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The PSNet Collection: All Content

The AHRQ PSNet Collection comprises an extensive selection of resources relevant to the patient safety community. These resources come in a variety of formats, including literature, research, tools, and Web sites. Resources are identified using the National Library of Medicine’s Medline database, various news and content aggregators, and the expertise of the AHRQ PSNet editorial and technical teams.

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Displaying 1 - 6 of 6 Results
Middleton B, Bloomrosen M, Dente MA, et al. J Am Med Inform Assoc. 2013;20:e2-8.
The introduction of health information technology (IT) has resulted in various documented improvements in patient safety and care delivery. However, unintended consequences have also emerged, and the potential for health IT to cause harm is now well recognized. This report includes 10 recommendations for research, policy, industry, and clinician users. These broad guidelines are aimed at coordinating diverse efforts from different stakeholder groups to improve the safe and effective use of health IT. Previously, a 2011 Institute of Medicine report and an online AHRQ guide made recommendations concerning safe implementation of electronic health records. A previous AHRQ WebM&M perspective examines the benefits and challenges of available health IT systems.
Hickner J, Zafar A, Kuo GM, et al. Ann Fam Med. 2010;8:517-25.
This study reports on the initial experience with an Internet-based voluntary reporting system for medication errors in ambulatory care. The system was relatively easy to use, but some participants raised concerns about error reporting leading to negative consequences for the culture of safety.
Gandhi TK, Seger AC, Overhage M, et al. J Patient Saf. 2010;6:91-6.
Adverse drug events (ADEs) are common in ambulatory care. One classic study estimated the incidence of medication errors in outpatients at 27 per 100 patients over a 4-week period, higher than in hospitalized patients. However, ADEs may be difficult to identify in routine practice, as patients are not monitored as closely as in the inpatient setting. This study screened electronic medical records for evidence of ADEs using several different algorithms, and identified one ADE for every seven patient-years, most of which were not considered preventable. The highest yield screening algorithms were triggers that identified patients with abnormal lab values in combination with high-risk medications. An outpatient medication error due to a pharmacy dispensing error is discussed in an AHRQ WebM&M commentary.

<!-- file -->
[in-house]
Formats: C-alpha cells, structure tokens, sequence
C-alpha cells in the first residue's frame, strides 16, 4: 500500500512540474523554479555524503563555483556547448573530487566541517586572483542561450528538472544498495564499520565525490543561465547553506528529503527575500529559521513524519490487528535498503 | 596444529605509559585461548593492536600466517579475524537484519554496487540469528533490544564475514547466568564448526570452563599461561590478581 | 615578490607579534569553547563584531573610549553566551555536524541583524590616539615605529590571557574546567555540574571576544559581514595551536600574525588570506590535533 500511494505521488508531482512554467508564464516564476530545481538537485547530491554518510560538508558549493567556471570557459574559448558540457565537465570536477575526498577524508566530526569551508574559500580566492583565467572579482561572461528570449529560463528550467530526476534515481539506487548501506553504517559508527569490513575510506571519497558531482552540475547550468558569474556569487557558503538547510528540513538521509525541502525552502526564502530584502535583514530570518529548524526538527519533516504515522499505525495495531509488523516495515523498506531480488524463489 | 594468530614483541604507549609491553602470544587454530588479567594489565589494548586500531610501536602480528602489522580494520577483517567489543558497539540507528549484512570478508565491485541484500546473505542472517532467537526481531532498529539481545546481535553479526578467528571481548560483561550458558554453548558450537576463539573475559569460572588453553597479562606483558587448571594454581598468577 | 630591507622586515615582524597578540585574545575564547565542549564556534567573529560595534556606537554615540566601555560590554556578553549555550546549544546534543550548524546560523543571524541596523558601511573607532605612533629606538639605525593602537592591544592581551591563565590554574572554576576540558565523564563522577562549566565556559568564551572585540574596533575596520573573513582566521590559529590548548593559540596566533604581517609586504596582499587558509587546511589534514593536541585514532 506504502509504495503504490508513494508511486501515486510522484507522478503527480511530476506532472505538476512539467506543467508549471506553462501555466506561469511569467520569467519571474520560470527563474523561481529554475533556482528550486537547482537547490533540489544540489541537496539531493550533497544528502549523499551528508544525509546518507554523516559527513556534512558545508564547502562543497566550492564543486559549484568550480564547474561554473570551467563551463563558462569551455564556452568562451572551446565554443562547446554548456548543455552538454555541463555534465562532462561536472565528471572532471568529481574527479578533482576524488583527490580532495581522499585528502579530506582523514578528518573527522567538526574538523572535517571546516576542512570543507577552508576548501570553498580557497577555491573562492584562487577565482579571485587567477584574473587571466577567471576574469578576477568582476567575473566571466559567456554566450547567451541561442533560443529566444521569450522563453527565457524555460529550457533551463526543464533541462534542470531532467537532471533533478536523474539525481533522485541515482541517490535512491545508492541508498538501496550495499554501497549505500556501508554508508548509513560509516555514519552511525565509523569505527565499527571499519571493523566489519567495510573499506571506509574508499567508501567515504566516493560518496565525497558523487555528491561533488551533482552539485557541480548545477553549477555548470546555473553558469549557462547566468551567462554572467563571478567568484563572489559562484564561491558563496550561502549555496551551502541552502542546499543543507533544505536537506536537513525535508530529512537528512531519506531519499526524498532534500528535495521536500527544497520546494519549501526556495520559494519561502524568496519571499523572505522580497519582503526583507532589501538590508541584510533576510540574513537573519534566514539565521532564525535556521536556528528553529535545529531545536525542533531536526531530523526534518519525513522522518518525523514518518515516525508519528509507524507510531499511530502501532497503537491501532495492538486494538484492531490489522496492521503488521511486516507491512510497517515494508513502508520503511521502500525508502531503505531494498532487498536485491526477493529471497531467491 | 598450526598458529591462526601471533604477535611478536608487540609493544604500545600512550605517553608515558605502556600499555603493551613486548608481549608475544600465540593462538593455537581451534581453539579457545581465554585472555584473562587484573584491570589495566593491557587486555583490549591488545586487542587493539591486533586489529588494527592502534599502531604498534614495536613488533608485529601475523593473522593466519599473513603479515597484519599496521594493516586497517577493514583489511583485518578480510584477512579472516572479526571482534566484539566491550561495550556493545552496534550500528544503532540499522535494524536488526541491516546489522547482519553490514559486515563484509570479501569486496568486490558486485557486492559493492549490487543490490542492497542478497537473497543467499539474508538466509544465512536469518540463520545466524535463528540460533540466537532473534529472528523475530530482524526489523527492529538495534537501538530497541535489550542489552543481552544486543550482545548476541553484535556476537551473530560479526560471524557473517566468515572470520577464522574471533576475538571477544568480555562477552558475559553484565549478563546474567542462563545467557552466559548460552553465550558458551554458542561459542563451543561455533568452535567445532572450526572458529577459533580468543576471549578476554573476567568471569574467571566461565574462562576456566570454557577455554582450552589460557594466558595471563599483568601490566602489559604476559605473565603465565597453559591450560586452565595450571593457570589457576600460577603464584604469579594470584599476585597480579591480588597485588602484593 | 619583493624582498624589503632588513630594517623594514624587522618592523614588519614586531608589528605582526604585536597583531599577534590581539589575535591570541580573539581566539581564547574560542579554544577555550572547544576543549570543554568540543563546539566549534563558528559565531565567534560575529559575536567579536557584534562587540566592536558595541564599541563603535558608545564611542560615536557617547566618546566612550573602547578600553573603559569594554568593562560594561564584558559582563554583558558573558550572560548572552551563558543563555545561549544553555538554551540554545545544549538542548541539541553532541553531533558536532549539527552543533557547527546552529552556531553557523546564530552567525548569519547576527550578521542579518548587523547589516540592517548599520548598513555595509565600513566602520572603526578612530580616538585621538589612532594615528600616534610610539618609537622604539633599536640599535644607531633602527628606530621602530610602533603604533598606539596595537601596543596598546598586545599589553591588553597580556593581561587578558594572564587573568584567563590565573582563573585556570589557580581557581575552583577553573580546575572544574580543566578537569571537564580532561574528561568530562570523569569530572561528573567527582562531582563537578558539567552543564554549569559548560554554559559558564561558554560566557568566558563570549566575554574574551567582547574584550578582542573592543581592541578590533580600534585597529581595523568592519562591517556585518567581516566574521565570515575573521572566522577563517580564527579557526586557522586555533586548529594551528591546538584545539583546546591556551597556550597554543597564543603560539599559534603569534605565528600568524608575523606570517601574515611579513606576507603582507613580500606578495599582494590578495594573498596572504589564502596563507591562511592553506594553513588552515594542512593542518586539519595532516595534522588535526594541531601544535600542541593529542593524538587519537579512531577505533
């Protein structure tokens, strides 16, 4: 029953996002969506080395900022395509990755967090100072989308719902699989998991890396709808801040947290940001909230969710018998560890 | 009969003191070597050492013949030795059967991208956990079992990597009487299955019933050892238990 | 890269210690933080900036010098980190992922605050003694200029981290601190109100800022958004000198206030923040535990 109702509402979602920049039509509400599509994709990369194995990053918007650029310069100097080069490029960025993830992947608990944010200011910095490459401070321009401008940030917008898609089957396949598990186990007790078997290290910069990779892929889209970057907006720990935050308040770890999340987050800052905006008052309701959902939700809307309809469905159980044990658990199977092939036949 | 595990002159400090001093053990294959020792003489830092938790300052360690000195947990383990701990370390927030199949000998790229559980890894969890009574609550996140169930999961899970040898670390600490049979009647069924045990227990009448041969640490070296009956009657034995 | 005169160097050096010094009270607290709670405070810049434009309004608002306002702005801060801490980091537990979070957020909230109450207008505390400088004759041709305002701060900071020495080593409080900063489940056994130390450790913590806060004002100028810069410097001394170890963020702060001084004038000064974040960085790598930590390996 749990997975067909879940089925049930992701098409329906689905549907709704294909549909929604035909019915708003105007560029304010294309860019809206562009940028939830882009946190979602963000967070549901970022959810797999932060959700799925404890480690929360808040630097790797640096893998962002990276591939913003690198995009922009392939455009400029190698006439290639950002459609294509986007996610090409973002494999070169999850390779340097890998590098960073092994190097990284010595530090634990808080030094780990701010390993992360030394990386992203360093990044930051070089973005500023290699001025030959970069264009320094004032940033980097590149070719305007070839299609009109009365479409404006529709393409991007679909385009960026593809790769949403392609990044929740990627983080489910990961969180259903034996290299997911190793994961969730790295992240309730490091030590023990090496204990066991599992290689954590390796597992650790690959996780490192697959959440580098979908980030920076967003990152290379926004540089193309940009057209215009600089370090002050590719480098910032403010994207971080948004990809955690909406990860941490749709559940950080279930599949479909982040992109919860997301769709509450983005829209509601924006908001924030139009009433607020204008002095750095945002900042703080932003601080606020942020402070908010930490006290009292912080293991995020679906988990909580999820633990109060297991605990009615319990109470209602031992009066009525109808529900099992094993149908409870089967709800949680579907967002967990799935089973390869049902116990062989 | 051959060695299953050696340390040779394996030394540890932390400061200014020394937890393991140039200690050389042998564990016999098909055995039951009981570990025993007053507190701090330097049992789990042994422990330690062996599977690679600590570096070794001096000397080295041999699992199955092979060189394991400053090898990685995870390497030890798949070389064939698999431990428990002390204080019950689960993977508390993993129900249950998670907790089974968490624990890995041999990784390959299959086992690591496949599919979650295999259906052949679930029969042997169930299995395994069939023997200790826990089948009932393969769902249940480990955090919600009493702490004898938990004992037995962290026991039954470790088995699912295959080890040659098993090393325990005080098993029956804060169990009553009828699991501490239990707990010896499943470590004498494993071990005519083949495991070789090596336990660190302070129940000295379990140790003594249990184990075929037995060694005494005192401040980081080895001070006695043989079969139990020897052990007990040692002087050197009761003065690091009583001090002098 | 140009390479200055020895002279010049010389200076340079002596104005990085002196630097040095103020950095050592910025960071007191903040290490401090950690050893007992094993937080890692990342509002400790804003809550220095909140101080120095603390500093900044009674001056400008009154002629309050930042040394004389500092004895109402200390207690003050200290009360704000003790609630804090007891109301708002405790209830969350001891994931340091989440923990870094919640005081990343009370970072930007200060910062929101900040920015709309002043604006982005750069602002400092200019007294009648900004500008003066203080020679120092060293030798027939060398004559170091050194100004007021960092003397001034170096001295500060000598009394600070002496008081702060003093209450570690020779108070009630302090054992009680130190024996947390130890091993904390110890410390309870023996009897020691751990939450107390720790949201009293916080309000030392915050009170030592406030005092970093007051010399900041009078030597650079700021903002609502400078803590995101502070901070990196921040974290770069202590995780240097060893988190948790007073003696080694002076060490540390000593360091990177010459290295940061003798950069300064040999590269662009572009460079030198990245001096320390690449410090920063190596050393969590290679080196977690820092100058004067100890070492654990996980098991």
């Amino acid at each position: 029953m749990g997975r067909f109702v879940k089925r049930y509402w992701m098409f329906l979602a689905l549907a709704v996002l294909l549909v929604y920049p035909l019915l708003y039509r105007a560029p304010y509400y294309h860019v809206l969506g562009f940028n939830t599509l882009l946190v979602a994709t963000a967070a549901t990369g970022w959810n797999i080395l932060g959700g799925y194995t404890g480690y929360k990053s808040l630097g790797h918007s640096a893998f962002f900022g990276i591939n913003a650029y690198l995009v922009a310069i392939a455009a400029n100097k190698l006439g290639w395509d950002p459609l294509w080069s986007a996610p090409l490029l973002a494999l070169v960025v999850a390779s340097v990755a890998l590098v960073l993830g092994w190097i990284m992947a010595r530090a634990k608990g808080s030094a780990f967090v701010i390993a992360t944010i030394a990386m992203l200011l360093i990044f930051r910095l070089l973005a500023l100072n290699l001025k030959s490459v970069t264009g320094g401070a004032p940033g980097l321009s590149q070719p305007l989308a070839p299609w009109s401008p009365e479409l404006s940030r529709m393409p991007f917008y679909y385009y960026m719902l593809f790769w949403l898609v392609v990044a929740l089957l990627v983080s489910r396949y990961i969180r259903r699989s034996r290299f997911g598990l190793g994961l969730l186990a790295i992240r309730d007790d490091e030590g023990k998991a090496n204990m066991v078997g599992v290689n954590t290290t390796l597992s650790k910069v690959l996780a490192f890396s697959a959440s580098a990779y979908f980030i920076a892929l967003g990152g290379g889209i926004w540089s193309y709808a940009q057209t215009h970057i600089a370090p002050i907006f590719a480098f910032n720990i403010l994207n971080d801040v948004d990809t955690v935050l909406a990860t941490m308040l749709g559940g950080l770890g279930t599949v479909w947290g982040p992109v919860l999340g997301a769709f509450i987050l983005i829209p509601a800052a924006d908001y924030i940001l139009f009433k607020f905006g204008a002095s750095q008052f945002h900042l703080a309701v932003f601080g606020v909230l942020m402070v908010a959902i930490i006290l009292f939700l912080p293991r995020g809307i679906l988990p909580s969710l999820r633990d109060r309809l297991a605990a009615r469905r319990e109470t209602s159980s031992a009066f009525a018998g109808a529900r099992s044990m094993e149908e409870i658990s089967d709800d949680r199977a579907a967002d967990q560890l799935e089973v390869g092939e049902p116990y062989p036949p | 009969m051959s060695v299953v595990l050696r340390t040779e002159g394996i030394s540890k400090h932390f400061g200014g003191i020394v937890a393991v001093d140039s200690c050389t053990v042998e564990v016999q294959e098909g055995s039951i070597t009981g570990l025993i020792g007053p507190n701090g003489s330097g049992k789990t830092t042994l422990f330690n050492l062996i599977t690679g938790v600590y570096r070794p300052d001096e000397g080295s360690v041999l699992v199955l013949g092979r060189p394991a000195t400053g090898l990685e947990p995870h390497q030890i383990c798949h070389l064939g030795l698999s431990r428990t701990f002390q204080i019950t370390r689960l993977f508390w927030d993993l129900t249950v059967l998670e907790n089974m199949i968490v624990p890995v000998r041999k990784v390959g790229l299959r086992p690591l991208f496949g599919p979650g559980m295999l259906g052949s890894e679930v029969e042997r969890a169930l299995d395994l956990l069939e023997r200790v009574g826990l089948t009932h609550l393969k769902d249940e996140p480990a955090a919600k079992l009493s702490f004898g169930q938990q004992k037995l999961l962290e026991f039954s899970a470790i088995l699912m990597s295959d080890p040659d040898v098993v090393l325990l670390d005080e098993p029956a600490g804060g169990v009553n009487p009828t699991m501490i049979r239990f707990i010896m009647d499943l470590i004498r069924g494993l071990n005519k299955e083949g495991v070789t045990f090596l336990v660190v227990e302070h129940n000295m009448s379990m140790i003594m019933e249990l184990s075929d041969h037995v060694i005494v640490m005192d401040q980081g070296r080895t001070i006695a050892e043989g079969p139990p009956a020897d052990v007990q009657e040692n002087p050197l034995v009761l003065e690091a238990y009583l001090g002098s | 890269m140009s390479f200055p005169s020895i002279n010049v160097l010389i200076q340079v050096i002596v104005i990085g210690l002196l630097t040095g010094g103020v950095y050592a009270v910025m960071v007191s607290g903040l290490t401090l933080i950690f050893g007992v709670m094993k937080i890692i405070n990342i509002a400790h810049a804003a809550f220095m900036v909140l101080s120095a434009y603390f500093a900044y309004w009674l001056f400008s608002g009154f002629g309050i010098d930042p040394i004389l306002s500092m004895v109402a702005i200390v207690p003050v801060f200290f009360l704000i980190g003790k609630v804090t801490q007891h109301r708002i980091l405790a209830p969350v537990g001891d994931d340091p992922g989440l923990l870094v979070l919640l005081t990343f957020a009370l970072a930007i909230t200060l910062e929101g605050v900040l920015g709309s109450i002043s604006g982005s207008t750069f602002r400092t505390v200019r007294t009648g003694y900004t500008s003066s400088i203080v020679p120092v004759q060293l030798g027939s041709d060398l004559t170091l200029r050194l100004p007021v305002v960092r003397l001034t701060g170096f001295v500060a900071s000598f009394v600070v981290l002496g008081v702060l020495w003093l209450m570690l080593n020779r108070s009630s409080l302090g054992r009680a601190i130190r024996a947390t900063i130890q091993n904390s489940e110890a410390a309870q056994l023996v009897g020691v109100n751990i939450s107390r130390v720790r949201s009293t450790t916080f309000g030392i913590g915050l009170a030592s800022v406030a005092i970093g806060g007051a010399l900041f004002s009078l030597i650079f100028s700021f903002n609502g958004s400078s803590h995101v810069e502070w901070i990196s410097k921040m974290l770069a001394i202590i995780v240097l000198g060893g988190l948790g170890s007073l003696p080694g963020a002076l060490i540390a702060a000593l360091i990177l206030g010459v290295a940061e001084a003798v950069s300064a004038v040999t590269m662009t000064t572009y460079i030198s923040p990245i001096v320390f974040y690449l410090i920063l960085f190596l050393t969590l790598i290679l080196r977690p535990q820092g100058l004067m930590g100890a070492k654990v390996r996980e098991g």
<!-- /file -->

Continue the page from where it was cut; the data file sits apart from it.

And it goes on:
McDonald CJ. Ann Intern Med. 2006;144:510-6.
This case study shares the events of a near miss when a patient almost received a fatal dose of insulin in response to another patient's reported hyperglycemia. Ironically, the root cause of the problem involved a new bar-coding system to prevent errors in patient identification. The authors discuss the case in detail and advise caution in the implementation of new technology (eg, computerized provider order entry), which may solve safety issues but create the opportunity for others. This article is part of a special collection entitled "Quality Grand Rounds," a series of articles published in the Annals of Internal Medicine that explores a range of quality issues and medical errors.